The Montessori Philosophy

Dr. Maria Montessori, physician, anthropologist, and pedagogue studied children of all racial, cultural, and socioeconomic backgrounds for over fifty years. Through her scientific observations, a body of philosophical, psychological, and pedagogical principles came to be known as the Montessori Method.

Child working on beading

Maximizing Development

The Montessori Method asserts the most important years for learning are from birth to age six. Developmentally, children progress through a series of “sensitive periods”, which are unique windows of opportunity when a child can acquire knowledge without extreme effort or fatigue.

Thus, the Montessori classroom is designed to take full advantage of this formative period using stimulating learning materials in a prepared environment where children respond to their natural tendency to work.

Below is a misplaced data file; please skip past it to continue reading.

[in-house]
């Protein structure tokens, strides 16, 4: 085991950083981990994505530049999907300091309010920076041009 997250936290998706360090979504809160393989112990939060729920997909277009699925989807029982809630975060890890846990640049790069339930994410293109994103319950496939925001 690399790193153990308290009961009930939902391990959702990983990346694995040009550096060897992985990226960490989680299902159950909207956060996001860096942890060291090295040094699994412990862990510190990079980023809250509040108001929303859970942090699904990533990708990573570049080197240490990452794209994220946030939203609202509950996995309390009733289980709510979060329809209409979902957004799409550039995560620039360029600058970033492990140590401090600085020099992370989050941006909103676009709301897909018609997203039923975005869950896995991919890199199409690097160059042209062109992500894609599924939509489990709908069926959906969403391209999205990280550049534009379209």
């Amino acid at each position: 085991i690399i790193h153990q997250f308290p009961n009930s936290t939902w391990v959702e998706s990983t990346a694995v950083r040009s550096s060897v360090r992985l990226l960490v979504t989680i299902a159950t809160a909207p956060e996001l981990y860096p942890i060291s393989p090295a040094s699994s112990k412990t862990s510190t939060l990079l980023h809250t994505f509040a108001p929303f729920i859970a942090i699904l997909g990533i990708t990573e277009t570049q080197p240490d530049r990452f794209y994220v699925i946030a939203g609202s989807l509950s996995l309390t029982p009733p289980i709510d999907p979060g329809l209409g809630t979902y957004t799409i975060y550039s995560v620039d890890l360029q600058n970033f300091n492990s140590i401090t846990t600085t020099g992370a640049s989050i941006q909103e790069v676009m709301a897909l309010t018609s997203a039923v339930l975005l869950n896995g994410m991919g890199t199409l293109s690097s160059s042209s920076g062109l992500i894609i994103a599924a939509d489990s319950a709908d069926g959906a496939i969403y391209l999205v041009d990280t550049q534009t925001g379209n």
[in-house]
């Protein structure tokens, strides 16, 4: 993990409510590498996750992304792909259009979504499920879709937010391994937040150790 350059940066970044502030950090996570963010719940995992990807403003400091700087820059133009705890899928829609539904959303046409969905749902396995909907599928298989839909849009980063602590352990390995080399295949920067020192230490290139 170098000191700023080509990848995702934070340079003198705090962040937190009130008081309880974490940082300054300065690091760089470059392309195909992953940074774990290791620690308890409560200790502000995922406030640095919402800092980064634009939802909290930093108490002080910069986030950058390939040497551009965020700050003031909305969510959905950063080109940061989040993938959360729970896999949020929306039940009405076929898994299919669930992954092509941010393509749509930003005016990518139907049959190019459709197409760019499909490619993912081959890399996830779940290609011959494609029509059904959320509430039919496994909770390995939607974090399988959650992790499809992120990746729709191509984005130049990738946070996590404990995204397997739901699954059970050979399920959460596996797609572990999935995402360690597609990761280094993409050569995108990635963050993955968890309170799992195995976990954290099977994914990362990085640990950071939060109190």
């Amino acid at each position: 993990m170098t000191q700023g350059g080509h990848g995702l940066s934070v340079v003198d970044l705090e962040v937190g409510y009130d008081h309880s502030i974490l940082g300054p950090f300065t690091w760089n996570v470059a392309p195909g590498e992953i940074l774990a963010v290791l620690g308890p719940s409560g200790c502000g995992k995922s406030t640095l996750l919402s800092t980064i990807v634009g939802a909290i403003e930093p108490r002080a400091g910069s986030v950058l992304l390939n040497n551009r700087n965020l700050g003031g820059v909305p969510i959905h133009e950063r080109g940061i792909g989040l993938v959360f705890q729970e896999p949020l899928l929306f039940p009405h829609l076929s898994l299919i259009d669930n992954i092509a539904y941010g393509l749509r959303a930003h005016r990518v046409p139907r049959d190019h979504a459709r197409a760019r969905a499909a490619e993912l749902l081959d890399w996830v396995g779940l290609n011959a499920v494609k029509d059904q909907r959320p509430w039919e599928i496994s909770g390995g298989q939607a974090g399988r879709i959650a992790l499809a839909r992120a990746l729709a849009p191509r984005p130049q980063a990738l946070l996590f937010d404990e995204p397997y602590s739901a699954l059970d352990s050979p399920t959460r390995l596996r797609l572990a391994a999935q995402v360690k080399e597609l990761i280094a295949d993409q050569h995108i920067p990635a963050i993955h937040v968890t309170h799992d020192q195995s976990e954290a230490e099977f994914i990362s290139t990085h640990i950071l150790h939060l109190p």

Purposeful Activity

The child’s natural curiosity and passion for learning are encouraged with opportunities to engage in spontaneous, purposeful activities under the guidance of a trained adult. Individual work is encouraged to aid the child’s development of self.

Classrooms contain Montessori materials and areas that cultivate the child’s ability to express and think for themselves. Within this framework, children progress at their own pace and according to their own capabilities.

Smiling girl with paint on her face


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